Aviation leaders are urging the United States to reconsider its electronics ban and to find an alternative means of monitoring guests and their inflight technology.

The call from the International Air Transport Association (IATA) comes as the Department of Homeland Security revealed it was considering expanding the ban on devices larger than mobile phones on flights from Europe to the US.

The Association said extending the ruling, which currently applies on flights from 10 Middle Eastern and African cities, could end up costing travellers around US$1.1 billion a year and create new safety risks for passengers, The Australian reported.

laptop NTK

Among the biggest concerns among the group and its member airlines is that the collection and storing of lithium-ion-powered laptops, tablets and DVD players in one location could cause unexpected safety issues in the aircraft hold. Airlines have a rocky history with lithium batteries as they have previously burst into flames when accidentally interacted with seat reclining mechanisms.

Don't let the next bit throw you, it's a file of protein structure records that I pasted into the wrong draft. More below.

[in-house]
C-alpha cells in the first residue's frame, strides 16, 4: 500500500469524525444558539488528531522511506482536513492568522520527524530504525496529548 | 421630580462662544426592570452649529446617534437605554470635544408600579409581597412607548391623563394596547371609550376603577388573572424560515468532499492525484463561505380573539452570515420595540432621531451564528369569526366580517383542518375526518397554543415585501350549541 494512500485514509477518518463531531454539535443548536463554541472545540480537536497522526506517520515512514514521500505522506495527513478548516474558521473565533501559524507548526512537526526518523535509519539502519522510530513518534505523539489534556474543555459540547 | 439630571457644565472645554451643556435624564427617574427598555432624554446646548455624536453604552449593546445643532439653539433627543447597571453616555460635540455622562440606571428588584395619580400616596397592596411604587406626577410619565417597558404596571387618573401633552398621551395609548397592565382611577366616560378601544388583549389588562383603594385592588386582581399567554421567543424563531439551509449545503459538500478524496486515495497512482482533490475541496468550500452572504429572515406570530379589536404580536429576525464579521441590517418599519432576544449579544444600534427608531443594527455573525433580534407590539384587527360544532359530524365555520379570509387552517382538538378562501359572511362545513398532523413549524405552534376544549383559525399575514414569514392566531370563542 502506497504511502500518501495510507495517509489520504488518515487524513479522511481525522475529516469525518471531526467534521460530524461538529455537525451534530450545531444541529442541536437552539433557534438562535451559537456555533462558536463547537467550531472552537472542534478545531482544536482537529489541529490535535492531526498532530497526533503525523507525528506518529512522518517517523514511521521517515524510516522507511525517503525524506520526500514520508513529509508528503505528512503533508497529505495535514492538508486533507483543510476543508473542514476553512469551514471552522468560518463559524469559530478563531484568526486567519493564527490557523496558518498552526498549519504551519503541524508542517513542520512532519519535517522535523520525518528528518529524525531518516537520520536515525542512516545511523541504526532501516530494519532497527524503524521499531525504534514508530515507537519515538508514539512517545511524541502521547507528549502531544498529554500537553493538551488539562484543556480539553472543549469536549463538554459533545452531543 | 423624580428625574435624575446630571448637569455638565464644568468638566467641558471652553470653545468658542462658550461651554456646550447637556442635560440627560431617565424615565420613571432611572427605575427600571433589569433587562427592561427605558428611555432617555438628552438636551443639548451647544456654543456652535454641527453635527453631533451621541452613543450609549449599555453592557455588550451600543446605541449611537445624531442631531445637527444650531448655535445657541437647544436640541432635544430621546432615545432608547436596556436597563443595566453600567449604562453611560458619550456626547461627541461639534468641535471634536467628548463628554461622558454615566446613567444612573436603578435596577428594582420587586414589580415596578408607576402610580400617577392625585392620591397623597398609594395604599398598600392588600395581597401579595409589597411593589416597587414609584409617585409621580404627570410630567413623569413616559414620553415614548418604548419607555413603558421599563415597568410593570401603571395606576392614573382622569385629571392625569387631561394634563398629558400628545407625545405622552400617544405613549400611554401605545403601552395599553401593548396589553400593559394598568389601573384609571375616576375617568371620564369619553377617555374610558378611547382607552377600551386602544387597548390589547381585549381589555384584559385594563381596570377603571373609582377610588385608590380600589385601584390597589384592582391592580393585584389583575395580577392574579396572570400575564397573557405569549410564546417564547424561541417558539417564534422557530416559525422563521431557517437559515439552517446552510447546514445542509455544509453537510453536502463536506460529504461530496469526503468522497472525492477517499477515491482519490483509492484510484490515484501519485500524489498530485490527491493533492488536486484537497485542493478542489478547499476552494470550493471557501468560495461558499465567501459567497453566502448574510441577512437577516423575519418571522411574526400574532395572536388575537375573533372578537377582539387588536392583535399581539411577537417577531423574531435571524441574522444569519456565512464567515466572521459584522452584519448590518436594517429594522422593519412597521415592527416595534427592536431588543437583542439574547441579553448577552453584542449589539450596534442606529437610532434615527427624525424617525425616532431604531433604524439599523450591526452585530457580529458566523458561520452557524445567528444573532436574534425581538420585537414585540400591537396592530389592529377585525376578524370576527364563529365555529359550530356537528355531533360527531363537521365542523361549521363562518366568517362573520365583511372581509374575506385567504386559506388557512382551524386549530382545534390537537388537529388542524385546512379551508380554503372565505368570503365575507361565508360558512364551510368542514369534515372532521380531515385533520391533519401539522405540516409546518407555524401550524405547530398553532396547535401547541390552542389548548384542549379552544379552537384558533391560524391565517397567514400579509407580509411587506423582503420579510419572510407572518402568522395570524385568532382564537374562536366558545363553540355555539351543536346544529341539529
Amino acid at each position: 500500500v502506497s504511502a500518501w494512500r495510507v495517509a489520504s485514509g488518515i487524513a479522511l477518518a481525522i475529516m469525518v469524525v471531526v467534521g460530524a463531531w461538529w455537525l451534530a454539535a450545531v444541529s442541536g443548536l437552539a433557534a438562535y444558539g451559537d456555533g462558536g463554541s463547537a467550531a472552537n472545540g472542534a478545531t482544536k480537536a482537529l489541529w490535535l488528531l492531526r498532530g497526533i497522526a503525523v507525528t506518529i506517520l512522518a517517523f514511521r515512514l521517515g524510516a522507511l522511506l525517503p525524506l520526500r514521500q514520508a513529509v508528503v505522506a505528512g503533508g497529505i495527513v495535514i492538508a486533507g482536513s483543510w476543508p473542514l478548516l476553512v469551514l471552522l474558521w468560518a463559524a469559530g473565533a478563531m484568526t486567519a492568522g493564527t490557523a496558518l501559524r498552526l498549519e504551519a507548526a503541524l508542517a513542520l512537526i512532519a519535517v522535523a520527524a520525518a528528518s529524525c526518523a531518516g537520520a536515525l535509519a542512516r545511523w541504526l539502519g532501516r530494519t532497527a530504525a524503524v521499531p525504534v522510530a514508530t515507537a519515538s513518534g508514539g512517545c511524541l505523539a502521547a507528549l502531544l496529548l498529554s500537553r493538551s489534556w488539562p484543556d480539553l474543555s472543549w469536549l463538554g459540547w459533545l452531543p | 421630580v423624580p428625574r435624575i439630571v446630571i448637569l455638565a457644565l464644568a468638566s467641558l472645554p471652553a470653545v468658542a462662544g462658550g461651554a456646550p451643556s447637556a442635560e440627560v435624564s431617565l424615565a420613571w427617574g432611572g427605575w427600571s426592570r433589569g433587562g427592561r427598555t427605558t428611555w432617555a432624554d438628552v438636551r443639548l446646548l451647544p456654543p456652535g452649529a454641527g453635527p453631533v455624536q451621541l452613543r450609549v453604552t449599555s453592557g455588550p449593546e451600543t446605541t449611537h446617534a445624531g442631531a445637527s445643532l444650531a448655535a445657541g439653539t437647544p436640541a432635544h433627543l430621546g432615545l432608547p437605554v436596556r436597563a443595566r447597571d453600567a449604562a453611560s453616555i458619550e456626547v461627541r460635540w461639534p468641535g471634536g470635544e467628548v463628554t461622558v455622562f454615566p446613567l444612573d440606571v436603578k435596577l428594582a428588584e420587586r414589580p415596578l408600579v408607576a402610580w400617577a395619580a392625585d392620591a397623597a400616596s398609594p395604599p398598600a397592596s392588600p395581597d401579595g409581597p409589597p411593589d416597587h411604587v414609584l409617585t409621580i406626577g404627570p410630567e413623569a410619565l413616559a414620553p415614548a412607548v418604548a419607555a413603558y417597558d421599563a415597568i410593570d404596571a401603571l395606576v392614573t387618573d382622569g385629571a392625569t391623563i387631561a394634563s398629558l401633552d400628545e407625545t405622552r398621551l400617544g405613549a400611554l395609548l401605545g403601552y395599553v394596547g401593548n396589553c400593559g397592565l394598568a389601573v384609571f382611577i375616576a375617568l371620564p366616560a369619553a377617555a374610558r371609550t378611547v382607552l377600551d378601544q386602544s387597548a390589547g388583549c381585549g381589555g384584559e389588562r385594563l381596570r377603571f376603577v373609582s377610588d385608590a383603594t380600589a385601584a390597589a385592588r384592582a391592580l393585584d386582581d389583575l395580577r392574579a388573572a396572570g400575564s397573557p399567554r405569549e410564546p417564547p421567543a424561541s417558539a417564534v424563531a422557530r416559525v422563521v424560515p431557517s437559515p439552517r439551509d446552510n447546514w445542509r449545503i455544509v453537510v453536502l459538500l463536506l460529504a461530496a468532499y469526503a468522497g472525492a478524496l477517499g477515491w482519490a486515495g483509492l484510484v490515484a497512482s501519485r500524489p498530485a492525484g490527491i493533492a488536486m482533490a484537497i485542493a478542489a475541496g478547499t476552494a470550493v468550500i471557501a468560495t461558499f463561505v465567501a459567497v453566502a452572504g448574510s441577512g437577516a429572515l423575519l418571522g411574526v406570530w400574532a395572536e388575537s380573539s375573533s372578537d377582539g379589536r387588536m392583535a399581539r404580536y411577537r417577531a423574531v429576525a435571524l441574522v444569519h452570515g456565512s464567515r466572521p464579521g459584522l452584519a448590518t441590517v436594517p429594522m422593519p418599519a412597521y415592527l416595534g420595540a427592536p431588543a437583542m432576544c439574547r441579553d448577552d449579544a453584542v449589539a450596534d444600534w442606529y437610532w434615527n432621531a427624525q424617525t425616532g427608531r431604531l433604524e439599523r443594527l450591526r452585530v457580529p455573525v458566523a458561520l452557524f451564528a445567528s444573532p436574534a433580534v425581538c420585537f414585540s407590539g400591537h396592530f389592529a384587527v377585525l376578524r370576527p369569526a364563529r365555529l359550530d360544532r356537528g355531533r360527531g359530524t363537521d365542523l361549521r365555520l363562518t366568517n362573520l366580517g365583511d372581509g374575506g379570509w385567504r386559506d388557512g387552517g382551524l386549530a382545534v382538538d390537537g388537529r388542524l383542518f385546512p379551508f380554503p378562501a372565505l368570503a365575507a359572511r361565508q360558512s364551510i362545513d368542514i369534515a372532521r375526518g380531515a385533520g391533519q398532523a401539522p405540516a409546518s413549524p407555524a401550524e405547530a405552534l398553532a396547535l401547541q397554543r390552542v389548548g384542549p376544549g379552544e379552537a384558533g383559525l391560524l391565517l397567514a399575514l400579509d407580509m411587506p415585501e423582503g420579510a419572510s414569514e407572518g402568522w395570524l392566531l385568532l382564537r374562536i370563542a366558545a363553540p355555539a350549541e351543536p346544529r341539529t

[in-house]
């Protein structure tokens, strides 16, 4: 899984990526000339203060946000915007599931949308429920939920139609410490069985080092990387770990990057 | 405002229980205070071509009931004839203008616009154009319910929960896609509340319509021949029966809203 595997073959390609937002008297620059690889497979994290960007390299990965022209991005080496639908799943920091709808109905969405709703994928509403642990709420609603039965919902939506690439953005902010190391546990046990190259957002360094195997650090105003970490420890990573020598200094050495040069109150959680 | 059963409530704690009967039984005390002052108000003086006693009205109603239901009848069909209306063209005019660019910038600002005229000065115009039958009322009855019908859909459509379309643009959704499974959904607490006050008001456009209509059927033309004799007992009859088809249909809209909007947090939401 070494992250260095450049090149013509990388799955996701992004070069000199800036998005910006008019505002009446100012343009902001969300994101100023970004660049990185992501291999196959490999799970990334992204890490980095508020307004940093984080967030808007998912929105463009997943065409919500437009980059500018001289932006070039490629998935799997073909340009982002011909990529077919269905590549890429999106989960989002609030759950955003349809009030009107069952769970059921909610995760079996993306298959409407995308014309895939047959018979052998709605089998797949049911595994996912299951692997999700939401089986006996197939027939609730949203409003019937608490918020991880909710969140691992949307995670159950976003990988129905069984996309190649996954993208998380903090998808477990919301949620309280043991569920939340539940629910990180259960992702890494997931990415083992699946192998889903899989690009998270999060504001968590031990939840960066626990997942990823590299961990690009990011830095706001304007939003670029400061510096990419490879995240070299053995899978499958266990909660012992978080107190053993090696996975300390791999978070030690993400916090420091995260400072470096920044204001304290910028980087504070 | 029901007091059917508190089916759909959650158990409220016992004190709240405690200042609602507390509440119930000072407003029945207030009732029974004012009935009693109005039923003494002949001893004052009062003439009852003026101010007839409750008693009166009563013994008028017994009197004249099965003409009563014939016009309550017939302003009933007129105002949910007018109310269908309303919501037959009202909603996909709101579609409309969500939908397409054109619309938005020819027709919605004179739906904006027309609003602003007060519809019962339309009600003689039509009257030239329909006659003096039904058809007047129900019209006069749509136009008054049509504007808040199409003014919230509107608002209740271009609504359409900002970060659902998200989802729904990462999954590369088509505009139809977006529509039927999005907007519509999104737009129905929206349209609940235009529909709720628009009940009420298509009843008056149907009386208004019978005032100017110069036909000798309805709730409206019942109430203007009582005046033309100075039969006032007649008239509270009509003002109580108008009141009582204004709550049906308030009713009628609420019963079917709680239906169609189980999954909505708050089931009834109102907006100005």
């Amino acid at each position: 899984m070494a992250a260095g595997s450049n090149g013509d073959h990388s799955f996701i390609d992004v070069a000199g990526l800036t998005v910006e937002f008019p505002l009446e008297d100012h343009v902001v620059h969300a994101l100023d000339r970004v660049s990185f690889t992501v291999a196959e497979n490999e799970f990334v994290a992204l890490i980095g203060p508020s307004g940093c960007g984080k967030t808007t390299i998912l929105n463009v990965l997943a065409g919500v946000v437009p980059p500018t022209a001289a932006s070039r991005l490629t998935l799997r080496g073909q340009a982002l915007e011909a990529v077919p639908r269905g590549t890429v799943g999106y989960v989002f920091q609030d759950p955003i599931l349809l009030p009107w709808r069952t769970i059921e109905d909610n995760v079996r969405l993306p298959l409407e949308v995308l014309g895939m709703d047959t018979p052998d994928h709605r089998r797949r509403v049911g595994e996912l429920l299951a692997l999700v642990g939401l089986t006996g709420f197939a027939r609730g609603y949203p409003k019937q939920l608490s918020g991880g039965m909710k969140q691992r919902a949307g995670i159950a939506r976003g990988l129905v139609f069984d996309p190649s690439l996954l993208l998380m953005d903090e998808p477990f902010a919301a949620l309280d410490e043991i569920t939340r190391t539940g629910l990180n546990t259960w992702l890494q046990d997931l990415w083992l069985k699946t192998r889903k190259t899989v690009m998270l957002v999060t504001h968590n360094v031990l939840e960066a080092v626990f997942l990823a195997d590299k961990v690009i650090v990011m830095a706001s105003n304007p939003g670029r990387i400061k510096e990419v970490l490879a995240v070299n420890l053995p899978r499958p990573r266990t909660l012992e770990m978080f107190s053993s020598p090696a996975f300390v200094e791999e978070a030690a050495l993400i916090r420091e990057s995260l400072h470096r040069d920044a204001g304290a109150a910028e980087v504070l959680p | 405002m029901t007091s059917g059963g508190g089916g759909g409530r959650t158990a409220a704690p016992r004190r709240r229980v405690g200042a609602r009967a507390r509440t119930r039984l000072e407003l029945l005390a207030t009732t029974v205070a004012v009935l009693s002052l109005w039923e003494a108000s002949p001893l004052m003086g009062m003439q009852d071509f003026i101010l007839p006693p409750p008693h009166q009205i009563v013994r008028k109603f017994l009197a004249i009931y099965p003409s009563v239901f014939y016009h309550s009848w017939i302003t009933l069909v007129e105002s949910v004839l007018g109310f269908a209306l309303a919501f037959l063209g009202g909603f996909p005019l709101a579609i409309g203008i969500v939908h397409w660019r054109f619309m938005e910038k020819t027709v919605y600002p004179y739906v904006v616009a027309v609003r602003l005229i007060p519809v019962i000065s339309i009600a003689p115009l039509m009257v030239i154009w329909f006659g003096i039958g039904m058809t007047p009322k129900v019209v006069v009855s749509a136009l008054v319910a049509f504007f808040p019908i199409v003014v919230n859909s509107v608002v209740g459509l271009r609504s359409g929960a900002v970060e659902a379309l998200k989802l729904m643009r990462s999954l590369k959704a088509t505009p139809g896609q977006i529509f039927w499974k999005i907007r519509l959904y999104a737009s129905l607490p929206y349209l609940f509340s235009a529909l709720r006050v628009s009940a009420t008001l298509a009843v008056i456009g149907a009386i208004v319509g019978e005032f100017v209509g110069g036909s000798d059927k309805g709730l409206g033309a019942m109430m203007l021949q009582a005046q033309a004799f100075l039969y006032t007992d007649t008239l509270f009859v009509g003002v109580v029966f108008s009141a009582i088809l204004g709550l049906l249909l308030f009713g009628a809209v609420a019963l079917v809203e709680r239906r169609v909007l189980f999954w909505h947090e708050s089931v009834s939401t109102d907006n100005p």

IATA also calculated that revoking passengers’ access to personal devices would end up costing an estimated US$655 million (AU$884 million) a year in loss of productivity, US$216 million in longer travel and US$195 million in reduced wellbeing.

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In a letter to US Homeland Security’s Chief John Kelly and EU Transport Commissioner Violeta Bulc, IATA Director General Alexandre de Juniac urged the two parties to find alternative methods of monitoring flyers such as introducing explosives detection points at airport security.

“These alternative measures would also avoid the concentration of lithium battery-powered devices in the cargo hold of passenger aircraft which is deemed to create an additional safety threat.”

Alexandre de Juniac, IATA Director General

According to ACI Europe, around 60-90 percent of travellers using European airports carry electronics such as laptops and tablets.

What alternatives would you suggest the US consider to increase inflight safety?